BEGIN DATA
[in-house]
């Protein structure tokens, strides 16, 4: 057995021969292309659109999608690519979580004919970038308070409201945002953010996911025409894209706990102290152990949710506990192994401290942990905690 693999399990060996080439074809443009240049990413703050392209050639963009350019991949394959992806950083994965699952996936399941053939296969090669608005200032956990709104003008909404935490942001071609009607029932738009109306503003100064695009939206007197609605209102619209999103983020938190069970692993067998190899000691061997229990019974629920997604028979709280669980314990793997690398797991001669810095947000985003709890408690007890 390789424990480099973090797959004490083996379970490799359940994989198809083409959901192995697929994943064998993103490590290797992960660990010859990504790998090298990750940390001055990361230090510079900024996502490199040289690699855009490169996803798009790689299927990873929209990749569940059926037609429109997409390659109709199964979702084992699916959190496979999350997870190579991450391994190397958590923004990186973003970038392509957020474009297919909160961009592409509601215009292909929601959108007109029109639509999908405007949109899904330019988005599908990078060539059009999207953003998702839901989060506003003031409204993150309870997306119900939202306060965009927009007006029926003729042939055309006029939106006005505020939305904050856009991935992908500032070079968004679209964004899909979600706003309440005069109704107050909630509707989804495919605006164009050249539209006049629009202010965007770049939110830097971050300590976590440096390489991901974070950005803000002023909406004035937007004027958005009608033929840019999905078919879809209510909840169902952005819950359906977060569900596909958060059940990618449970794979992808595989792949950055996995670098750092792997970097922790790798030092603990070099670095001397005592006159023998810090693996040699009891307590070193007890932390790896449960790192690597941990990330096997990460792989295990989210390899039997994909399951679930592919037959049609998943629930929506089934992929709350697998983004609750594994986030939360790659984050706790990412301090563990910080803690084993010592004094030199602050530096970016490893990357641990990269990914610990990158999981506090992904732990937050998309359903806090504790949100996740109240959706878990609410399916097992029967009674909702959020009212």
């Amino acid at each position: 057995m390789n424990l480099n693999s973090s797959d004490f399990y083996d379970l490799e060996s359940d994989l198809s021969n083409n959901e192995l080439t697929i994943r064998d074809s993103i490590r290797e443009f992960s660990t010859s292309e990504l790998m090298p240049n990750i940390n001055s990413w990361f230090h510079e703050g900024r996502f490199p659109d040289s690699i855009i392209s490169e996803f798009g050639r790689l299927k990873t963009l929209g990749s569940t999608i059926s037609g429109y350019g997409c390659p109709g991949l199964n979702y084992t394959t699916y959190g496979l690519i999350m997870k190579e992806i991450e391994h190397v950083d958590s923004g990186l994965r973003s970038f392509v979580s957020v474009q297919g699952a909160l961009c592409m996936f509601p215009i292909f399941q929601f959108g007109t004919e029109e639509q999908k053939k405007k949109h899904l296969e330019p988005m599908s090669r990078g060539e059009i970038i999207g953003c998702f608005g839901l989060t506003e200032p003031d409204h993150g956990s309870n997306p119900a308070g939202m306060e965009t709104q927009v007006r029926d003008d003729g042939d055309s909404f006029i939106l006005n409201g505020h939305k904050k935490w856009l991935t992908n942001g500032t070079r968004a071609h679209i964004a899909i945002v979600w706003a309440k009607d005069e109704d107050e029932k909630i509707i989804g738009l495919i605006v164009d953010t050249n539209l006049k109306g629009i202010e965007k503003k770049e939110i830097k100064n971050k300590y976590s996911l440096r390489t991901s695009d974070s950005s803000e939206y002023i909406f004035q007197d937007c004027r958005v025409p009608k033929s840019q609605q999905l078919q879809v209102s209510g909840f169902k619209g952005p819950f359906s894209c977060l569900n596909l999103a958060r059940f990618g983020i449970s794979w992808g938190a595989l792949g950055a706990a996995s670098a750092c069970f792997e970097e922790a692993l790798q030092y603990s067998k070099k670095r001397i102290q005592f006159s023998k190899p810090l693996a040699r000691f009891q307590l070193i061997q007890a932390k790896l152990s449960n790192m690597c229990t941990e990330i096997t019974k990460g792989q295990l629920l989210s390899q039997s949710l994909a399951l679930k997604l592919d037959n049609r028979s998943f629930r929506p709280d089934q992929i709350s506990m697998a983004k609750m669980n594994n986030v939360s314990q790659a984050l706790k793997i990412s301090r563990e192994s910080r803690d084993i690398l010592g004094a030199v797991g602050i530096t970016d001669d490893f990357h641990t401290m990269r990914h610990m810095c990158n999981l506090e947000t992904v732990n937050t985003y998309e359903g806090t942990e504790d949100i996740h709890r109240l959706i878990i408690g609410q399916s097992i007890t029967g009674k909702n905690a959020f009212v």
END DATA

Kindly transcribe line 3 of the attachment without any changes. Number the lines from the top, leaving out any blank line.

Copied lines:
């Amino acid at each position: 057995m390789n424990l480099n693999s973090s797959d004490f399990y083996d379970l490799e060996s359940d994989l198809s021969n083409n959901e192995l080439t697929i994943r064998d074809s993103i490590r290797e443009f992960s660990t010859s292309e990504l790998m090298p240049n990750i940390n001055s990413w990361f230090h510079e703050g900024r996502f490199p659109d040289s690699i855009i392209s490169e996803f798009g050639r790689l299927k990873t963009l929209g990749s569940t999608i059926s037609g429109y350019g997409c390659p109709g991949l199964n979702y084992t394959t699916y959190g496979l690519i999350m997870k190579e992806i991450e391994h190397v950083d958590s923004g990186l994965r973003s970038f392509v979580s957020v474009q297919g699952a909160l961009c592409m996936f509601p215009i292909f399941q929601f959108g007109t004919e029109e639509q999908k053939k405007k949109h899904l296969e330019p988005m599908s090669r990078g060539e059009i970038i999207g953003c998702f608005g839901l989060t506003e200032p003031d409204h993150g956990s309870n997306p119900a308070g939202m306060e965009t709104q927009v007006r029926d003008d003729g042939d055309s909404f006029i939106l006005n409201g505020h939305k904050k935490w856009l991935t992908n942001g500032t070079r968004a071609h679209i964004a899909i945002v979600w706003a309440k009607d005069e109704d107050e029932k909630i509707i989804g738009l495919i605006v164009d953010t050249n539209l006049k109306g629009i202010e965007k503003k770049e939110i830097k100064n971050k300590y976590s996911l440096r390489t991901s695009d974070s950005s803000e939206y002023i909406f004035q007197d937007c004027r958005v025409p009608k033929s840019q609605q999905l078919q879809v209102s209510g909840f169902k619209g952005p819950f359906s894209c977060l569900n596909l999103a958060r059940f990618g983020i449970s794979w992808g938190a595989l792949g950055a706990a996995s670098a750092c069970f792997e970097e922790a692993l790798q030092y603990s067998k070099k670095r001397i102290q005592f006159s023998k190899p810090l693996a040699r000691f009891q307590l070193i061997q007890a932390k790896l152990s449960n790192m690597c229990t941990e990330i096997t019974k990460g792989q295990l629920l989210s390899q039997s949710l994909a399951l679930k997604l592919d037959n049609r028979s998943f629930r929506p709280d089934q992929i709350s506990m697998a983004k609750m669980n594994n986030v939360s314990q790659a984050l706790k793997i990412s301090r563990e192994s910080r803690d084993i690398l010592g004094a030199v797991g602050i530096t970016d001669d490893f990357h641990t401290m990269r990914h610990m810095c990158n999981l506090e947000t992904v732990n937050t985003y998309e359903g806090t942990e504790d949100i996740h709890r109240l959706i878990i408690g609410q399916s097992i007890t029967g009674k909702n905690a959020f009212v």